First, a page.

Matt
    16k IG PebbleTec pool, 650gal spa, spillway and waterfall, 3HP IntelliFlo VS / 1.5HP WhisperFlo, Pentair QuadDE-100 filter, IC40 SWCG, MasterTemp 400k BTU/hr NG heater, KreepyKrauly suction-side cleaner Dolphin S300i robot, EasyTouch controls, city water, K-1001, K-2006 and K-1766 test kits, Mannitol test for borates

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    Re: Community Pool Experiment - Why no Algae?

    Thanks JoyfulNoise. I'd be glad to have that information. A lot of pools down here could use it due to the high calcium hardness in the water.

  20. Back To Top    #20
    Mod Squad kimkats's Avatar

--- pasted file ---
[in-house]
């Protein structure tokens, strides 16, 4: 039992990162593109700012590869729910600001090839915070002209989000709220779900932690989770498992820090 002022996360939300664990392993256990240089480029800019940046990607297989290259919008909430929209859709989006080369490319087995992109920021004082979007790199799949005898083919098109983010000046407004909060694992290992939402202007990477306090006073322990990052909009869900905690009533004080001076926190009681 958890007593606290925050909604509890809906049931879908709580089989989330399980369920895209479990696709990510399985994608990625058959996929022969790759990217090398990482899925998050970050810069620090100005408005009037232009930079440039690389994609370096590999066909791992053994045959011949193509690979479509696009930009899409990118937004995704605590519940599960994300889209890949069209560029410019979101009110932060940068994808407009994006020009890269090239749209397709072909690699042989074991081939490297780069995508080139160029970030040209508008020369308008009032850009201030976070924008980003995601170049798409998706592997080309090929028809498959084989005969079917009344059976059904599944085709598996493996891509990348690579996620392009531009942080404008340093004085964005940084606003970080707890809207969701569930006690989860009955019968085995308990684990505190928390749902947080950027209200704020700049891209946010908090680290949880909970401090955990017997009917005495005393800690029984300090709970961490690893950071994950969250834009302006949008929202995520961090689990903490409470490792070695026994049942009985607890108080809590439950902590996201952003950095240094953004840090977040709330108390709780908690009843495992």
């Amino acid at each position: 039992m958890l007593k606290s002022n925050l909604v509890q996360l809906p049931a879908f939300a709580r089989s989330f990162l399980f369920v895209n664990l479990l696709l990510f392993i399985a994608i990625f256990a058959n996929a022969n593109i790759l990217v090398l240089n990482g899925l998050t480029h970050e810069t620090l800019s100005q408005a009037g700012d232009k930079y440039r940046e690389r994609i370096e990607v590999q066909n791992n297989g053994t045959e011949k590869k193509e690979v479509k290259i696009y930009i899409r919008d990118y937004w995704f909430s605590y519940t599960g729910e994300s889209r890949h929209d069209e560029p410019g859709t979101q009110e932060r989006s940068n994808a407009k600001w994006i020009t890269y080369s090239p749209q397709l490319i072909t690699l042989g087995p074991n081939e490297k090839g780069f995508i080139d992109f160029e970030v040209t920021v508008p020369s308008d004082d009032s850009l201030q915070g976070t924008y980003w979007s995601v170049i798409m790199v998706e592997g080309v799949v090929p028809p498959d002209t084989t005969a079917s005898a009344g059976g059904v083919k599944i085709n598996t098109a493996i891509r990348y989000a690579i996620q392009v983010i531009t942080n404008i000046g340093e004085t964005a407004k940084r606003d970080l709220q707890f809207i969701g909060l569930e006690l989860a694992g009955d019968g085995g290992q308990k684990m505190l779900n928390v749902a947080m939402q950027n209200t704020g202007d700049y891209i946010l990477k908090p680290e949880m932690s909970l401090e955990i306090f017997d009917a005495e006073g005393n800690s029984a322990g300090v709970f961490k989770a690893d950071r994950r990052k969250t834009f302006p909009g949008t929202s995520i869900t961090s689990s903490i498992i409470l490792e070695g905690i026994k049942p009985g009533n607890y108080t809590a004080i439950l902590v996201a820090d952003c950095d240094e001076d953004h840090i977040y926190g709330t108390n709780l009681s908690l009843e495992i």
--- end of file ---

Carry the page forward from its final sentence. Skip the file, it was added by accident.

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    Re: Community Pool Experiment - Why no Algae?

    Is there no oversight for public pools? It seems as if that pool should have been closed due to be unsafe if for not other reason than a person could not been seen under the water! Scary! Thank goodness they have you!

    Kim
    TFP Moderator 33x52 round AG 25,600 gals Sand Filter 1.5hp Pump - 2 Speed, SLAM, Pool School, Recommended Levels, Recommended Chemicals, Pool Math, Chlorine/CYA Chart, TF-100 Test Kit